The Consumer Financial Protection Bureau has been pushing back, fining one mortgage servicer $1.6 million for blocking consumers’ efforts to save their homes from foreclosure.
The CFPB claimed in August that Residential Credit Solutions failed to honor loan modifications for mortgages transferred from other servicers, treated consumers who were not in default as if they were, sent borrowers escrow statements falsely claiming they were due a refund and forced consumers to waive their rights in order to get a repayment plan.
“By failing to honor loan modifications already in place, Residential Credit Solutions (not only) put consumers through more headaches but in some cases cost consumers their homes,” alleged CFPB Director Richard Cordray. “Residential Credit Solutions must now compensate its victims $1.5 million as a result of (its) action.”
In addition to the $1.5 million in compensation to its customers, the Fort Worth-based company was ordered to pay a $100,000 civil penalty.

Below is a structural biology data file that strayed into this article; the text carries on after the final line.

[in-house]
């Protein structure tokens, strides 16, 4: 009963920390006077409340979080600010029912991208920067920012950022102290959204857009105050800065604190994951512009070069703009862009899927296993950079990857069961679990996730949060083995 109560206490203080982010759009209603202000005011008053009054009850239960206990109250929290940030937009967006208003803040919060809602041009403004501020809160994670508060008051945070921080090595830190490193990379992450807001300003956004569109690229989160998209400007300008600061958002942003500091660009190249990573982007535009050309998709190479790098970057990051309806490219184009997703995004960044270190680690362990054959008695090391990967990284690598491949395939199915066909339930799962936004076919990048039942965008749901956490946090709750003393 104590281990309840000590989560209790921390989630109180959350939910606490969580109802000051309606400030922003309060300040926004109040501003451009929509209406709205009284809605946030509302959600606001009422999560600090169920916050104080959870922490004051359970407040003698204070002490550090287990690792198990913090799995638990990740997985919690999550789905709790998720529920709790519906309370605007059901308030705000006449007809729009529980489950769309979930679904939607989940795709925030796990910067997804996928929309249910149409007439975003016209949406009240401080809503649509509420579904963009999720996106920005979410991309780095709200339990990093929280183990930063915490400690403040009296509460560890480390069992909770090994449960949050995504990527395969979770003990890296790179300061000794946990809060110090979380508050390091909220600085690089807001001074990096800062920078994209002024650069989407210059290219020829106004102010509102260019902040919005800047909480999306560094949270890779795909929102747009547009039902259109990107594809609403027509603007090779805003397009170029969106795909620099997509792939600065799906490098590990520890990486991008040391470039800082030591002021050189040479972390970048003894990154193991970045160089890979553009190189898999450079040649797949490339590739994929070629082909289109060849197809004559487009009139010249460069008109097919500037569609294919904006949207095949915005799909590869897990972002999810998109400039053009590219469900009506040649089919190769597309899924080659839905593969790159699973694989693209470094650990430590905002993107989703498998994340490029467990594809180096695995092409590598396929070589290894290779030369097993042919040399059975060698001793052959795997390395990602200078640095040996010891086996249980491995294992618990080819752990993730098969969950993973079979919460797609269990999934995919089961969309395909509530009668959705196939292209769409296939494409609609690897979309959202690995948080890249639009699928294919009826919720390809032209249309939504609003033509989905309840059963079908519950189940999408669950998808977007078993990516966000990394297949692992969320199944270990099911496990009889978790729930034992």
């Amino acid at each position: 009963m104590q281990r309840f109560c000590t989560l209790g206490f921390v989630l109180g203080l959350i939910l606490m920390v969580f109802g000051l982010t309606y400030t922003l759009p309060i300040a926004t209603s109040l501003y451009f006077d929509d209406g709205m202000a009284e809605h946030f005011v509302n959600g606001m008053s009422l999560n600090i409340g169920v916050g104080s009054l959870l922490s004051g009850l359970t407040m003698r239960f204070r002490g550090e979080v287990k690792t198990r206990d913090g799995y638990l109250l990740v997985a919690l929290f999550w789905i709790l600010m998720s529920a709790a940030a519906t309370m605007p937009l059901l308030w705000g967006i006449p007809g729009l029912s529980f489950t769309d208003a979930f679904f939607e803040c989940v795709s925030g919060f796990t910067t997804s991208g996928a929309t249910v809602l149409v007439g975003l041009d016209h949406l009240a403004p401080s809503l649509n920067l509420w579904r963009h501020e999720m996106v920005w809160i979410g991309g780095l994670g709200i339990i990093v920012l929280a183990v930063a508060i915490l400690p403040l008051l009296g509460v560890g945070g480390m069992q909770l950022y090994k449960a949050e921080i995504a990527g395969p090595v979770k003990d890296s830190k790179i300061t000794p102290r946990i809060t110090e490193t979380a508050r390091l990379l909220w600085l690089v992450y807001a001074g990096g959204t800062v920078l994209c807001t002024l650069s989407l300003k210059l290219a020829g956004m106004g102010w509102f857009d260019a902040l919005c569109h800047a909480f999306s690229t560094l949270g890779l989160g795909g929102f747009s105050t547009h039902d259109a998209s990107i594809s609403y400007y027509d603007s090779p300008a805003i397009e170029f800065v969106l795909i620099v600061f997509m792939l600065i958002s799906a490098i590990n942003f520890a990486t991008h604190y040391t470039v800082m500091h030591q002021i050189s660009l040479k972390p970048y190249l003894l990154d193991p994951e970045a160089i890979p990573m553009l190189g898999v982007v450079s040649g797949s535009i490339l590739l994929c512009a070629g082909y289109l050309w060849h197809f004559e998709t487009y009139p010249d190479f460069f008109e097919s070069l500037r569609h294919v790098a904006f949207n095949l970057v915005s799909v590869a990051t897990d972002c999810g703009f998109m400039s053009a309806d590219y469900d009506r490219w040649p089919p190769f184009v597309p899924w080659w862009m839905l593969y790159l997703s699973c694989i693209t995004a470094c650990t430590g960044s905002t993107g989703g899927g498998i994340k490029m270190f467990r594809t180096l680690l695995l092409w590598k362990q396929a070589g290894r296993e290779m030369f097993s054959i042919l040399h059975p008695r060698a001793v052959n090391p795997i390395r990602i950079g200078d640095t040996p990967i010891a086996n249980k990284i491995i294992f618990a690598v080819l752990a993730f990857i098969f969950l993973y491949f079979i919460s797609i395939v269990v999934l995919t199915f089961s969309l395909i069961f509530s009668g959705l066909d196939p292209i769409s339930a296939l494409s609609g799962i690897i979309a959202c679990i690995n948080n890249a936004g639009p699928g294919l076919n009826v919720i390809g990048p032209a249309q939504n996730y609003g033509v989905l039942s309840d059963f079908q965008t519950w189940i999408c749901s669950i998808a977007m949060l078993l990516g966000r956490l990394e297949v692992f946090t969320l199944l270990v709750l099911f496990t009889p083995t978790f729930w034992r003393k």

According to an investigation by the New York Times into housing data and court filings, there has been a pattern of complaints against another big name in the private equity space; namely, that it was too quick to begin foreclosure proceedings – whether it had bought a delinquent mortgage at a federal auction or directly from a bank.
But these private equity firms and hedge funds are being criticized for pushing homes into foreclosure prematurely, leaving lawmakers to question why federal agencies are selling loans at a discount of as much as 30% to these firms.